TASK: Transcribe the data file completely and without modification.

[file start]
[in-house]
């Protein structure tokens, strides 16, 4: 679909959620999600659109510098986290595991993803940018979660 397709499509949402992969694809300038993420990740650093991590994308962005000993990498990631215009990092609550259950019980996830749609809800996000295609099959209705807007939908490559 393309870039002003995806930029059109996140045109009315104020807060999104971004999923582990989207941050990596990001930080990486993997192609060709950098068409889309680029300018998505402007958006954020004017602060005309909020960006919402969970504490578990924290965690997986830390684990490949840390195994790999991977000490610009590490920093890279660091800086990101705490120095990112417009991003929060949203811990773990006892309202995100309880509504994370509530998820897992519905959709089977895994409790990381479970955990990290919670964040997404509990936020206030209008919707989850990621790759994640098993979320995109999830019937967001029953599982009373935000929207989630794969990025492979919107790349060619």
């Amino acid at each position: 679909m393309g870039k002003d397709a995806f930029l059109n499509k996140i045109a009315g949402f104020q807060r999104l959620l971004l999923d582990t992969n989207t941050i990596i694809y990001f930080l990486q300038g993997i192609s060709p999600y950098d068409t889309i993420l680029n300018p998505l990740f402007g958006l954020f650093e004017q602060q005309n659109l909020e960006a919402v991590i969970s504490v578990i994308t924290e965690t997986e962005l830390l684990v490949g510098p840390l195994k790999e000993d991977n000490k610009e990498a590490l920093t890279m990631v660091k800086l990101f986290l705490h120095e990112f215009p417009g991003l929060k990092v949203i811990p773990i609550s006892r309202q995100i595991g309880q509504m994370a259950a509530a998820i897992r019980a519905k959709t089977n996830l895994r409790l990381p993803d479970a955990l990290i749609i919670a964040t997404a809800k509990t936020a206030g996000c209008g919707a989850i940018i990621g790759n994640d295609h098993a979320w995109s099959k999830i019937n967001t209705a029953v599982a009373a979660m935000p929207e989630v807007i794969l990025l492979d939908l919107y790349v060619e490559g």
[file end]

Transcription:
[in-house]
């Protein structure tokens, strides 16, 4: 679909959620999600659109510098986290595991993803940018979660 397709499509949402992969694809300038993420990740650093991590994308962005000993990498990631215009990092609550259950019980996830749609809800996000295609099959209705807007939908490559 393309870039002003995806930029059109996140045109009315104020807060999104971004999923582990989207941050990596990001930080990486993997192609060709950098068409889309680029300018998505402007958006954020004017602060005309909020960006919402969970504490578990924290965690997986830390684990490949840390195994790999991977000490610009590490920093890279660091800086990101705490120095990112417009991003929060949203811990773990006892309202995100309880509504994370509530998820897992519905959709089977895994409790990381479970955990990290919670964040997404509990936020206030209008919707989850990621790759994640098993979320995109999830019937967001029953599982009373935000929207989630794969990025492979919107790349060619």
């Amino acid at each position: 679909m393309g870039k002003d397709a995806f930029l059109n499509k996140i045109a009315g949402f104020q807060r999104l959620l971004l999923d582990t992969n989207t941050i990596i694809y990001f930080l990486q300038g993997i192609s060709p999600y950098d068409t889309i993420l680029n300018p998505l990740f402007g958006l954020f650093e004017q602060q005309n659109l909020e960006a919402v991590i969970s504490v578990i994308t924290e965690t997986e962005l830390l684990v490949g510098p840390l195994k790999e000993d991977n000490k610009e990498a590490l920093t890279m990631v660091k800086l990101f986290l705490h120095e990112f215009p417009g991003l929060k990092v949203i811990p773990i609550s006892r309202q995100i595991g309880q509504m994370a259950a509530a998820i897992r019980a519905k959709t089977n996830l895994r409790l990381p993803d479970a955990l990290i749609i919670a964040t997404a809800k509990t936020a206030g996000c209008g919707a989850i940018i990621g790759n994640d295609h098993a979320w995109s099959k999830i019937n967001t209705a029953v599982a009373a979660m935000p929207e989630v807007i794969l990025l492979d939908l919107y790349v060619e490559g």